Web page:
Hi Rick. I was looking up a quote often credited to CS Lewis…the one that reads, “You don’t have a soul. You are a soul. You have a body.” But upon a Google search, I found this link: thomasthurman.org/body It states that the quote is a slightly altered version of one found in the noted book. It then goes on to state that such a quote doesn’t align with Scripture for the reasons stated within the link. What’s your take on this? More-so the non-Biblical assertion?
Thanks for your question about Lewis. Yes, it appears that the quote (from what i can determine) is not authentic Lewis. The clever couplet sounds like Lewis, which is how the attribution must have started. However, the slight change was also necessary to make it sound “Lewisian” because it required a change to sound genuinely orthodox – which Lewis was.
The change I’m referring to is that in the popular version attributed to Lewis, it leaves out the one word: “temporarily.” This appears to be the original quote:
Abbot Zerchi smiled thinly. You don’t have a soul, Doctor. You are a soul. You have a body, temporarily.
The theological problem with the quote in this version, is that Christians have always believed in resurrection. Not just a metaphorical resurrection of the soul into a heavenly existence, either. No, the surprising facet of Christian teaching about eschatology (the study of “last things”) is that we believe that there will be a resurrection of the body. In fact, Jesus’ own experience of being raised physically from the dead was taught over and over again by the early church as the model and harbinger of the fate of everyone who dies in him. (Romans 6:4,5; Act 23:6; 24:15)
So the website is correct to note that the quote as it was ORIGINALLY written by Walter Miller in Canticle for Liebowitz is not technically orthodox, for with the one word “temporarily” it posits a view of the afterlife where we die and the flesh is permanently left and we go to a disembodied heaven where we float as incorporeal spirits or mists forever. This is NOT the Christian hope.
The Christian hope is that when we die, we may go to “be with the Lord” but that this is only intermediate. In the end, the Lord will go to be with us! That intermediate state of “sleep” in the Lord, is what is temporary, Scripture teaches. What is permanent is the restoration of the earth, when the “sons of God” will be revealed in glorious new resurrection bodies, enfleshed as before, but now, incorruptible. See 1 Cor 15). So the website is correct – the quote with the word “temporarily” undermines or denies the hope of the resurrection of the body. See this post for a full response on what happens to Christians after death.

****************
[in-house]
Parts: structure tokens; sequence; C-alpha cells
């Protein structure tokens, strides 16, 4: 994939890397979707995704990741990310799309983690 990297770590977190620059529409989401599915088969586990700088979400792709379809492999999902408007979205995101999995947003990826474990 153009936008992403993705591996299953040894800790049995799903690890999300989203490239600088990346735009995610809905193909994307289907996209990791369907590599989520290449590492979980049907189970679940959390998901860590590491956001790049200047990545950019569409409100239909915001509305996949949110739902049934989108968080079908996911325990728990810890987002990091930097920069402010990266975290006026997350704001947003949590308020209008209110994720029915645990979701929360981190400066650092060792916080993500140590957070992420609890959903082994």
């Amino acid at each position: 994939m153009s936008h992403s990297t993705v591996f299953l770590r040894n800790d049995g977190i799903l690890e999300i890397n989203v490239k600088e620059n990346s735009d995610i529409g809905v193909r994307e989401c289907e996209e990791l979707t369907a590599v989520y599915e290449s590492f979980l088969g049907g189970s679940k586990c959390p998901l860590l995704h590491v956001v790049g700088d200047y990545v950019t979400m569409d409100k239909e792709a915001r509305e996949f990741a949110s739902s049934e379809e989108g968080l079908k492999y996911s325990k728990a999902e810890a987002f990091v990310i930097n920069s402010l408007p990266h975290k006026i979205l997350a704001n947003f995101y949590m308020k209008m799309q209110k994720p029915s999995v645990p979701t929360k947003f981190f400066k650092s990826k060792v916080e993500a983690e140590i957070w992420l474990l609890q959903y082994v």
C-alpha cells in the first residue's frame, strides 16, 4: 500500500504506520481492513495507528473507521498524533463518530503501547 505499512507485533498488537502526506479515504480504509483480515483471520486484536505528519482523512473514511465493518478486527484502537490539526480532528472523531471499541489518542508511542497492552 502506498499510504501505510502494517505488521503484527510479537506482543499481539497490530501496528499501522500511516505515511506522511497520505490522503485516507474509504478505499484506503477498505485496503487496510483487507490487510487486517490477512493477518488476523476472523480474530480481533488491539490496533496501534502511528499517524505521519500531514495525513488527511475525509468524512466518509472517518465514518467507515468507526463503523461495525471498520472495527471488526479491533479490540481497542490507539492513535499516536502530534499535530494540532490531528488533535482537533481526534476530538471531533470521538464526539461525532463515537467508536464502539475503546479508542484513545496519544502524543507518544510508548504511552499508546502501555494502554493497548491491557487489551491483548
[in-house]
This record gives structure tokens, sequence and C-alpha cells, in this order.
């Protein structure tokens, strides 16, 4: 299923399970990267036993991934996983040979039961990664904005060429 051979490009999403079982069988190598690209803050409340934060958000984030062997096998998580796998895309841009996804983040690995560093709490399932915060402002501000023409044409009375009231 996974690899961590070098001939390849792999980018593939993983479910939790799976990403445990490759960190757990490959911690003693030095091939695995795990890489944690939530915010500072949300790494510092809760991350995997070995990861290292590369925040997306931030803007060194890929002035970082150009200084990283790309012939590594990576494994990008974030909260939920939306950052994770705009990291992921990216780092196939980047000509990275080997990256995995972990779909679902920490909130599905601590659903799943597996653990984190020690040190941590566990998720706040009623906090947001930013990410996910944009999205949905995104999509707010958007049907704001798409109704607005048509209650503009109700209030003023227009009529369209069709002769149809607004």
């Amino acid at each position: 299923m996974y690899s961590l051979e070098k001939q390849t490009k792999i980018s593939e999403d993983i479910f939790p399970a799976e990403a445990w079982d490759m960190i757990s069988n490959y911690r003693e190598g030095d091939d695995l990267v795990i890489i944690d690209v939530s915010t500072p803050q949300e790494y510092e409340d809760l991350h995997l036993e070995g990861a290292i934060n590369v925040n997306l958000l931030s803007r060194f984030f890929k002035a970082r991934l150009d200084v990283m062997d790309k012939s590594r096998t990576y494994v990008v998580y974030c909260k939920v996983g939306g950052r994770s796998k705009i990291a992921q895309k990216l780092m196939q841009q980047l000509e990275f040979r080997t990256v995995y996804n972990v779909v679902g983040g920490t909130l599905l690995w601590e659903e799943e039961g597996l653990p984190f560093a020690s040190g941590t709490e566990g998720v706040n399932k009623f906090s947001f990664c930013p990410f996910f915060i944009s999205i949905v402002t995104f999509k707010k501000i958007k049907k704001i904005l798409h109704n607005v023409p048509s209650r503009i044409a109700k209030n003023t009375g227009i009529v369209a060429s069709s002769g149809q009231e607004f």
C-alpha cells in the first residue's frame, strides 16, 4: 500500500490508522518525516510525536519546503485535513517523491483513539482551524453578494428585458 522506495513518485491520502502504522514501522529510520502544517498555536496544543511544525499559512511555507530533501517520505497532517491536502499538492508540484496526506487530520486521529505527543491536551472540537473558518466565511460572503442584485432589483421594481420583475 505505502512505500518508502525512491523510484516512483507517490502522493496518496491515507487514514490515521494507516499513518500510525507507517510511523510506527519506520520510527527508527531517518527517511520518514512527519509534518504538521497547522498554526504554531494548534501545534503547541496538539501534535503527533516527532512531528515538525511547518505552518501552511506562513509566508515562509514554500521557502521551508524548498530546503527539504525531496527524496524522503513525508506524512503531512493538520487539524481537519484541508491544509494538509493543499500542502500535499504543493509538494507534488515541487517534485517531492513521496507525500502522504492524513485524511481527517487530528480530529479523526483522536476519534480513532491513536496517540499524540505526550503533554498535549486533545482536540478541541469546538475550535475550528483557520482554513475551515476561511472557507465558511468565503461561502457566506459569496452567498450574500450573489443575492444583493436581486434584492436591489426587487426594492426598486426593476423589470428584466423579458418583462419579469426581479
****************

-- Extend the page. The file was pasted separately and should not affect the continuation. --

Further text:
However, if we delete the word “temporarily” from the quote, it then reflects the truth that our essential self, is not material, but rather immaterial. When we think we HAVE a soul, but we ARE a body, we begin to slide into the view of naturalism, which reduces our whole being to the physical. In this view, we are chemical reactions and atoms – that is what we are ESSENTIALLY – and if we have a soul, it only emerges out of this biology, it is not independent of it. Thus the quote (modified and attributed to Lewis) helpfully contradicts this thinking. Your primary self is NOT physical, but immaterial, spiritual and non-corporeal.
This essential, spiritual self is attached to a body, and operates in one (and will again after death in a NEW body), just as information is attached to ink and paper or to tiny lights on an LED screen. But the screen or the paper is not what is primary. They are secondary. The INFORMATION is primary. However, the information always requires a vehicle of transmission – and just like that, Jesus taught that God’s design is that the human soul be permanently carried in a body.
To the extent that the modified quote gets us to see that our essential self transcends our biology, and the atoms and chemicals that make up our body, it is a helpful corrective to the pull of naturalistic philosophy. When you add the word “temporarily” however, the quote slides a bit into Greek dualism, denies the essential goodness of the created physical world and sees the ideal future as a place where the earth (and bodies) are destroyed – whereas Christian orthodoxy sees the ideal future as a place where the earth and bodies are restored.